Though I try to be timely, I won't rush to judgment and lay off for a spell when I feel myself forcing a grade. Most A records I get on pretty quick--I like them once and keep going (although since it's now common for labels to service reviewers slowly or not at all, I often get started later than I'd prefer). But I have no compunctions about giving an A to a record most critics wrote about many months ago, and will occasionally pluck up something several years old. This is even truer among Honorable Mentions, many of them records that hit me right first time, sounded flat the next, and disappeared into a temporary limbo as more engaging music hogged my ear time. It's even worse with Choice Cuts, which list the special track or two that attracted me to a record with no other salient virtues; because determining the latter is such dull work, I often come in very late on these, which can look pretty weird with a song that's long since exhausted its chart run. Duds simply list records unworthy of further comment. I also maintain an unpublished file called Neither for twixt-Dud-and-Honorable-Mention entries. An explanation of the current grading system, with Honorable Mentions broken down for book purposes, was published in Christgau's Consumer Guide: Albums of the '90s. With Voice features like the Christmas gift guide and Thanksgiving Turkey Shoot eliminated, my monthly column in this space generally includes eight to 10 featured records plus a Dud of the Month pan and loads of Honorable Mentions, arranged in order of preference. (Choice Cuts are too. Duds are alphabetical.)
I'll spare you more except to say that I'm no less serious about criticism in this format than in any other. One way I write tight is by assuming my readers are smart and well-informed--that they have a tolerance for cognitive dissonance and know how to use a search engine (Bing links are now occasionally provided help you out). Those wondering how I've rated artists in the past--or would like to know who the hell that African guy is--are invited to visit my website, www.robertchristgau.com. It's highly utilitarian--just enter an artist in the "CG Search:" bar and voila. Those seeking even more elucidation of my general critical views should click "Books" and then each of the three CG titles. They all come with lengthy introductions. This one has been lengthy enough.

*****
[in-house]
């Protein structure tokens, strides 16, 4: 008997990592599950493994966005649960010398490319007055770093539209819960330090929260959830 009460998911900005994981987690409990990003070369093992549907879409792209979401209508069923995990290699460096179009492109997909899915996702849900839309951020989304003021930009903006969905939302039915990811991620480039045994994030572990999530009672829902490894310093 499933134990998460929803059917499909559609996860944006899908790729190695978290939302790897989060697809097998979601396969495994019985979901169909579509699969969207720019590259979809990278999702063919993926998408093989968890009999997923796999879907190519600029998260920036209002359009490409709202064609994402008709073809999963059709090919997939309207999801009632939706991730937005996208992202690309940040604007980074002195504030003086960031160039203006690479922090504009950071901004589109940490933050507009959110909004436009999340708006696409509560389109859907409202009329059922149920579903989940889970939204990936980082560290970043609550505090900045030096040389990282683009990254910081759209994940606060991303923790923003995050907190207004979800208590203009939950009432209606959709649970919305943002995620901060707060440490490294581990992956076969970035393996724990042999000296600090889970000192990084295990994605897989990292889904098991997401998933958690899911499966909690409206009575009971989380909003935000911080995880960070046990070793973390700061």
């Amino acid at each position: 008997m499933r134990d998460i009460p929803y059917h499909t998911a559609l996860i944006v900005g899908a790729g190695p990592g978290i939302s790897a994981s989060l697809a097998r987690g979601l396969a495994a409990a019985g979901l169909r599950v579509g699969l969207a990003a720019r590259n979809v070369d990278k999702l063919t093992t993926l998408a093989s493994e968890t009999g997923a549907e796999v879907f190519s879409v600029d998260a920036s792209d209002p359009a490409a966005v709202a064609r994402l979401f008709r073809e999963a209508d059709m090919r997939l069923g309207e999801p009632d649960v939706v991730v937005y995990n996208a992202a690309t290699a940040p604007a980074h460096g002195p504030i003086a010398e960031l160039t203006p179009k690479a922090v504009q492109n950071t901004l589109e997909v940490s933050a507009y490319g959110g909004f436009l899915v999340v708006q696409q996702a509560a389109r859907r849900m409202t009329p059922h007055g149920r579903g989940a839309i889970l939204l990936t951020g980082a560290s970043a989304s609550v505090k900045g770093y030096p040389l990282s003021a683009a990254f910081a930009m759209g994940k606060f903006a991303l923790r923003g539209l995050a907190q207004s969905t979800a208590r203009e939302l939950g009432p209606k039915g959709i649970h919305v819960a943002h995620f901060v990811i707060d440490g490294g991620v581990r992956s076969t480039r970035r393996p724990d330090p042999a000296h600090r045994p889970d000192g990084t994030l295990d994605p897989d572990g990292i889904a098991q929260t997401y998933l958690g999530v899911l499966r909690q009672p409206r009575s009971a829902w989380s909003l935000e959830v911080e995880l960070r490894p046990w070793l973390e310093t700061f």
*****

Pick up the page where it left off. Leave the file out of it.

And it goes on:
Quote from my 2002 interview at Rockcritics.com [link]:
[q] It's safe to say that no other rock critic has ever covered as wide a range of music as you have. In terms of genres or significant artists, what--if any--do you think are your blind spots as a music critic?
[a] First of all, I don't think I cover more kinds of music than any other critic. I think I'm remarkably enthusiastic and knowledgeable about African music and that confuses people. Jon Pareles and Chuck Eddy, to cite just two colleagues who jump to mind, have as broad a range as I do. As for my limitations, they're public and they're legion. Metal, art-rock, bluegrass, gospel, Irish folk, fusion jazz (arghh) -- all prejudices I'm prepared to defend and in most cases already have, but prejudices nevertheless. I pretty much lost reggae with dancehall; my acquaintance with most techno is a nodding one (zzzz); I've never really liked salsa even though Puerto Rico is one of my favorite places on earth and my daughter loves salsa and my niece and nephew run a music club in San Juan. (Admittedly, all my rels share my fondness for older Cuban-influenced styles.) Mostly the salsa thing is a matter of brass tuttis -- I've never liked most '30s jazz because I don't like tuttis. I also don't like flutes or vibraphones most of the time. As I said, I'm prepared to argue these prejudices -- even the tuttis. I oppose shows of virtuosity and undisciplined outpourings of self-regarding emotion on deeply held aesthetic grounds. But since I'm always ready to make specific exceptions to any such generalization, it would certainly be fair to argue that in all the above styles I'm not ready enough.
Oh yeah -- classical music. Did I mention classical music?
MSN Music, Oct. 2008